The same month Genesis announced its expansion, Enersteel — the steel plate fabrication facility that was one of Natchez Inc.’s first recruits — announced it would be expanding its operations and adding 20 new jobs.

“I would certainly have to point to the expansion of Enersteel and Genesis as being two of the most important things that happened in the last year,” Stedman said.

“We’re not just interested in new recruitment. The ability for those companies that are located here to be able to expand, to find the infrastructure they need, is key for us. If they want to grow, we want them to grow here.”

But the third year also saw one long-time factory in the port area receive what appeared to be a death blow only to rise from the ashes under new ownership with plans for the company to add more employees than originally lost their jobs.

Only a week before it closed its door, Mississippi River Pulp announced it would shut down its pulp fiber recycling mill Oct. 31, a closure that affected 79 hourly and salaried employees. But by late January, a new company — von Drehle — had purchased the facility, and announced plans to hire approximately 60 people.

But the company has also announced plans to install two paper manufacturing machines in the facility, plans that will create 100 jobs when they come to fruition.

“We were wringing our hands the day MRP said we are out of here, and we were so pleased and excited that there were companies the quality of von Drehle that said ‘We like this area,’ and that we ultimately were able to do with them what we were,” Stedman said.

What’s next?

In the coming year — and years — Adams County’s recent purchase of the 476-acre former International Paper property will play an increased role in future recruitment efforts.

“There is a huge amount of infrastructure on that property that will be there to serve the industries in our port area,” Stedman said. “That will not only be able to serve the clients we have on hand, but others in the future as well.”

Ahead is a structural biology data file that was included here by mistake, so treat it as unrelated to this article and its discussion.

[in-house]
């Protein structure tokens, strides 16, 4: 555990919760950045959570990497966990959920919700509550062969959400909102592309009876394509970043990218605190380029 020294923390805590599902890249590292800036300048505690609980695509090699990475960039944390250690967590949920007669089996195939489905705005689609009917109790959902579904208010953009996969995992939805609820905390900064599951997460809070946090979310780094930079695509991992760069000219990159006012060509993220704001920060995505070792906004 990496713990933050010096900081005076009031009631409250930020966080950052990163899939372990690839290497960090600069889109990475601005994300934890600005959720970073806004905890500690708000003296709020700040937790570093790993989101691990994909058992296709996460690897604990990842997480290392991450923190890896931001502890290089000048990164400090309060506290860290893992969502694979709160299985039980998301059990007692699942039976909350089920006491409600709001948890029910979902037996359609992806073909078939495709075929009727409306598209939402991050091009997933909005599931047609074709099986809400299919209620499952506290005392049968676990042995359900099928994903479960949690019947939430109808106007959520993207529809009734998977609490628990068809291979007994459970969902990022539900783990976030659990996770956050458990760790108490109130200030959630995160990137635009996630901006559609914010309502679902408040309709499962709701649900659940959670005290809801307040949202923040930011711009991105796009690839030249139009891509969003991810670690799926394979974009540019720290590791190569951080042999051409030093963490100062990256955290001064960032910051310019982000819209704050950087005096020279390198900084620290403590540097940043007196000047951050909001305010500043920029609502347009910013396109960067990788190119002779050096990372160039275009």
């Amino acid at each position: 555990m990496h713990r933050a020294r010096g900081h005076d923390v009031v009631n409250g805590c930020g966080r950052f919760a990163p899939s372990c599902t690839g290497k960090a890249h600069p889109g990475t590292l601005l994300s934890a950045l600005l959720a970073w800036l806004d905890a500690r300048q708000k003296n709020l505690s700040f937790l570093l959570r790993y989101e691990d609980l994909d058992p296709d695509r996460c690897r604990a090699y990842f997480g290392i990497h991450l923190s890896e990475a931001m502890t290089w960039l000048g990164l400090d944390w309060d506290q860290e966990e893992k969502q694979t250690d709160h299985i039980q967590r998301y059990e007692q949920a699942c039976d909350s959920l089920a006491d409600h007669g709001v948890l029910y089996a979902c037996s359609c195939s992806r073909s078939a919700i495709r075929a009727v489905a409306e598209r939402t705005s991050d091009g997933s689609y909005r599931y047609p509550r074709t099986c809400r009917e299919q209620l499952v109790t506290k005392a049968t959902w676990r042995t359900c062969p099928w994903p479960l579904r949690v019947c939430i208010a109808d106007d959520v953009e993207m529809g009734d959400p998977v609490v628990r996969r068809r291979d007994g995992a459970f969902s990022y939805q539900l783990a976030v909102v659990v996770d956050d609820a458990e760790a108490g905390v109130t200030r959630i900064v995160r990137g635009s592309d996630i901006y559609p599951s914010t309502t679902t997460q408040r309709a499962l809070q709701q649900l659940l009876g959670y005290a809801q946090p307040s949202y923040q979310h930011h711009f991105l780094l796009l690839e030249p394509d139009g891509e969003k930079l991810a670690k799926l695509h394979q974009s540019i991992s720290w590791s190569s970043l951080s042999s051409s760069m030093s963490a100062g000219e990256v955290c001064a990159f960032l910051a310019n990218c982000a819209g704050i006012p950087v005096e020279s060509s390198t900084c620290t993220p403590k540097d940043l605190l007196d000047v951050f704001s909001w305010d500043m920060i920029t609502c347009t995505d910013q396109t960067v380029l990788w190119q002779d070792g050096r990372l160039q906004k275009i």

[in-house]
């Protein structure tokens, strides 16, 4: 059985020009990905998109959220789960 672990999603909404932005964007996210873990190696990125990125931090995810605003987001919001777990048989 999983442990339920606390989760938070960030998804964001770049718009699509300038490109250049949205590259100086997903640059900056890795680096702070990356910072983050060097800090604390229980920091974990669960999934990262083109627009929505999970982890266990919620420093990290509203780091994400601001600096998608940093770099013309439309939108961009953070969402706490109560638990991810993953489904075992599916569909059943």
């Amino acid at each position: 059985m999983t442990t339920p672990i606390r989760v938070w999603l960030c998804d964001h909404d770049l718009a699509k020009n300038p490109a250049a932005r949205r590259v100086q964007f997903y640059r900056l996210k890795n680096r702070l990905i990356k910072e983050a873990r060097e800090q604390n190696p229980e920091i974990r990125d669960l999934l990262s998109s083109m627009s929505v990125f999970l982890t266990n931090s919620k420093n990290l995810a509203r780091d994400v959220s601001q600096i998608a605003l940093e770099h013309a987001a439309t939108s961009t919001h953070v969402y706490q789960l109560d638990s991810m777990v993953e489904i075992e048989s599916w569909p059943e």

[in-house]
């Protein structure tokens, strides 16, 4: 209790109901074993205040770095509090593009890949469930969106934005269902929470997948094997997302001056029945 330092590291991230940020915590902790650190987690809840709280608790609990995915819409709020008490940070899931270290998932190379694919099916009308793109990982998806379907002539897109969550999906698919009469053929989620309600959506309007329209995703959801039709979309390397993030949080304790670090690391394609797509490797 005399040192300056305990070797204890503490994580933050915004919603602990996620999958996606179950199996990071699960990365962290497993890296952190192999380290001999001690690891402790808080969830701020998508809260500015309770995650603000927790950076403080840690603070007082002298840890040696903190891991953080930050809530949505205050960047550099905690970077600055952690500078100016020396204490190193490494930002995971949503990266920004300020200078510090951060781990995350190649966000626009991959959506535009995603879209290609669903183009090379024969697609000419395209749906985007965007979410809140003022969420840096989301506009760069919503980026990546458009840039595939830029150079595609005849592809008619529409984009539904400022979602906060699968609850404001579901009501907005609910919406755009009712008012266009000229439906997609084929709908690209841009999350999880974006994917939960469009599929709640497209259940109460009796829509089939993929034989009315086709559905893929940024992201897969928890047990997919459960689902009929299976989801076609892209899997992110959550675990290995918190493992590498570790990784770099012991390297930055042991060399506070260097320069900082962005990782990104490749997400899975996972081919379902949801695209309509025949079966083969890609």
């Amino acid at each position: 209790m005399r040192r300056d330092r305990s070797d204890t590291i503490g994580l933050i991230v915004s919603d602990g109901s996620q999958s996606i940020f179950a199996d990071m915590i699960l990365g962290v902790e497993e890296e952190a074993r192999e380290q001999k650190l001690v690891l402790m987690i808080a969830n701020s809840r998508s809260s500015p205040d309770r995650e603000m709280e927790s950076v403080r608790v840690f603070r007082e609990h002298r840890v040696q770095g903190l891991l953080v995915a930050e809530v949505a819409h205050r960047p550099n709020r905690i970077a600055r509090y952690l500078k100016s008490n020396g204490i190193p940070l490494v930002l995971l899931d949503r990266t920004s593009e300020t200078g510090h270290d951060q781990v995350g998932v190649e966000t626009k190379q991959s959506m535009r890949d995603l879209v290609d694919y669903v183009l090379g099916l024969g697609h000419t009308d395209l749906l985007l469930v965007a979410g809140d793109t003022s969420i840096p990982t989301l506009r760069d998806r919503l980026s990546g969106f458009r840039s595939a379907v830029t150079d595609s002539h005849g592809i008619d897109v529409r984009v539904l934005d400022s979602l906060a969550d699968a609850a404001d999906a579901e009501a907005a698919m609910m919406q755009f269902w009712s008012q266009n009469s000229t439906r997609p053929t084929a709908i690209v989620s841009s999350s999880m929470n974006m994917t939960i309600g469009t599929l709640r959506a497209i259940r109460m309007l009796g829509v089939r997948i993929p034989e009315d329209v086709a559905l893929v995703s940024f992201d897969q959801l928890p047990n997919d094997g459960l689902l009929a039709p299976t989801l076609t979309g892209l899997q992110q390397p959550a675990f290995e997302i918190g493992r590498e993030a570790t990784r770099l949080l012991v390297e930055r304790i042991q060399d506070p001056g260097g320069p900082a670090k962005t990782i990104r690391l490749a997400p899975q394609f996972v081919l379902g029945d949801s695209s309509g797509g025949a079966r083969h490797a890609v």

In addition to having sewer and industrial water treatment facilities on the IP property that can be used to show potential recruits that the port area can support their infrastructure needs, Stedman said prior to the purchase the amount of land available for expansion in the county industrial park had shrunk to less than five acres.

“We don’t want to tie the hands of companies already there, to create a bottleneck for them if they want to expand,” she said. “We want to have property to move them onto.”

Discussions that will need to be had in the future also include further ensuring railroad stability and utility availability, Stedman said.

“We are going to have to take a hard look at what we have got now with the IP site and how we can use it in such a way that it will continue to grow and develop as a great piece of infrastructure.

“We compete on a daily basis with other economic development agencies that keep hundreds of acres pad ready all the time. I would like to see us be able to move into a position that we can say ‘Yes, we have a site, it is ready to go, it has got rail, it has barge, gas, water and electricity.”

Those who want more information about Natchez Now can contact the group at

Jeansonne said the members will elect directors for the next three years at its next quarterly meeting in September.